The 1/12 Project Mercury Spacecraft is available from dealers at a retail price of $69.98.

Suggested Resources

Here's some information that might help anyone wanting to build the 1/12 Mercury Spacecraft kit. Mike Robinson assisted with finding some of these and his assistance is appreciated.

Check this website for updates by Atomic City Models:; then click "The Mercury Project"

Mercury Spacecraft Modeling:

NASA schematic drawings of the Mercury Spacecraft:

NASA drawing of Mercury Spacecraft with escape tower and retro pack:

A nice .pdf of reference material and photos regarding Mercury spacecraft markings:

Good views of Mercury-Redstones MR-4 (Grissom) and MR-3 that reveal that the lowest elements of the escape tower might not have been red but black in some areas:

Mercury spacecraft with some of escape tower visible:

Mercury-Atlas combination:

Excellent detail of retro package:

Line Drawings from David Weeks' excellent build-up of the Revell kit:

Excellent detail drawings by Robert W. Blaske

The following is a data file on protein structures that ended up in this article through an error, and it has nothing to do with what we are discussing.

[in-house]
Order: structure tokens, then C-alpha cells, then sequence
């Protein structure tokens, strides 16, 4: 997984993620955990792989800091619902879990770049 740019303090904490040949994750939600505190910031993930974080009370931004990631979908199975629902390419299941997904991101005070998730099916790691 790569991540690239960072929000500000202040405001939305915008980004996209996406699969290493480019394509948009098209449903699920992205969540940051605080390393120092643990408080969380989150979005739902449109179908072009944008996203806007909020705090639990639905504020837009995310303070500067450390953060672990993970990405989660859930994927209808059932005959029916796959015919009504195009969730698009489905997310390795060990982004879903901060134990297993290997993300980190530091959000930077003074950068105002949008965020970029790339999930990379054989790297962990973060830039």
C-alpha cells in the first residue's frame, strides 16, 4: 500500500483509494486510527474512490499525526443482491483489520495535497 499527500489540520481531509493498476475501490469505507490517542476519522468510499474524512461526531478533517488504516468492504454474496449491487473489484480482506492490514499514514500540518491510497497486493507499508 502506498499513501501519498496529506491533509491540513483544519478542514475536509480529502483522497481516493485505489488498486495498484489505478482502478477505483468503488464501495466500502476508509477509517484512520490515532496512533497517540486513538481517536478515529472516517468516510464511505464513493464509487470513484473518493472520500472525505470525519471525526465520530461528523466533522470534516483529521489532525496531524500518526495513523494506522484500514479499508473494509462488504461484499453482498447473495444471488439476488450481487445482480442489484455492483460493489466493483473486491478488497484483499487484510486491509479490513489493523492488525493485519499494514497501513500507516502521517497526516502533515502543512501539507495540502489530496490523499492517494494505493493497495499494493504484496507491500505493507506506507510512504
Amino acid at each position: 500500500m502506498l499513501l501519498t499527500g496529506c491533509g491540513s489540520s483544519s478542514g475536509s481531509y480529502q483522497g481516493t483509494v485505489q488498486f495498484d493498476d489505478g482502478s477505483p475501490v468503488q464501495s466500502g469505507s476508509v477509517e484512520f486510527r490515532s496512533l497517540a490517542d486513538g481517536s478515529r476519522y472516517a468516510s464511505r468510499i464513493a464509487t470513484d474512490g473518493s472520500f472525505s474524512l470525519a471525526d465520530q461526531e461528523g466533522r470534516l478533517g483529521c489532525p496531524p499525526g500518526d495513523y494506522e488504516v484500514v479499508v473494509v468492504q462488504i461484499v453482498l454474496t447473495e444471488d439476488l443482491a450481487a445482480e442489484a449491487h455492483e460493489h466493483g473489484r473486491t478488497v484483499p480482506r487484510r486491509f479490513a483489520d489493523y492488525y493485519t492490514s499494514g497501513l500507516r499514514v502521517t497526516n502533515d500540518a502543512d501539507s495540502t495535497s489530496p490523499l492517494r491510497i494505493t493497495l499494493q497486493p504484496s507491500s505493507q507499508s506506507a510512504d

Ninfinger has some painting suggestions:

Head-on view with antenna housing detail:

Aft view of heatshield and retro package:

Retro rocket pack detail:

Hatch interior detail:

A view of the interior as the astronauts saw it:

Aurora 7 including interior views:

Sigma 7 including interior views:

Faith 7 including an excellent view of the instrument panel:

A great collection of photos of the interior of Mercury 17, one of the five spacecraft that did not fly, includes the multi-colored instrument panel; also note the thickness of the walls near the hatch:

View of the instrument panel.

Glenn in his spacesuit during his flight (note the mirror on his chest in the latter image):

Glenn on way to launch in spacesuit:

Carpenter in Aurora 7 showing mirror on spacesuit, cords and hoses:

Group photo of Mercury astronauts showing differences in spacesuits:

Cooper on earth in his spacesuit (upper half visible):

Cooper in spacesuit, full length:

Shepard suited for his flight (note cords and hoses)

Detail photo of spacesuit helmet, gloves and boots:

Two good websites--type something like "Mercury Spacecraft" or "Mercury astronaut" in the "search" blank and have fun:

Mike Mackowski has created books about spacecraft including a 53-page one on the Mercury with 70+ photos and drawings; its price is $14 plus shipping.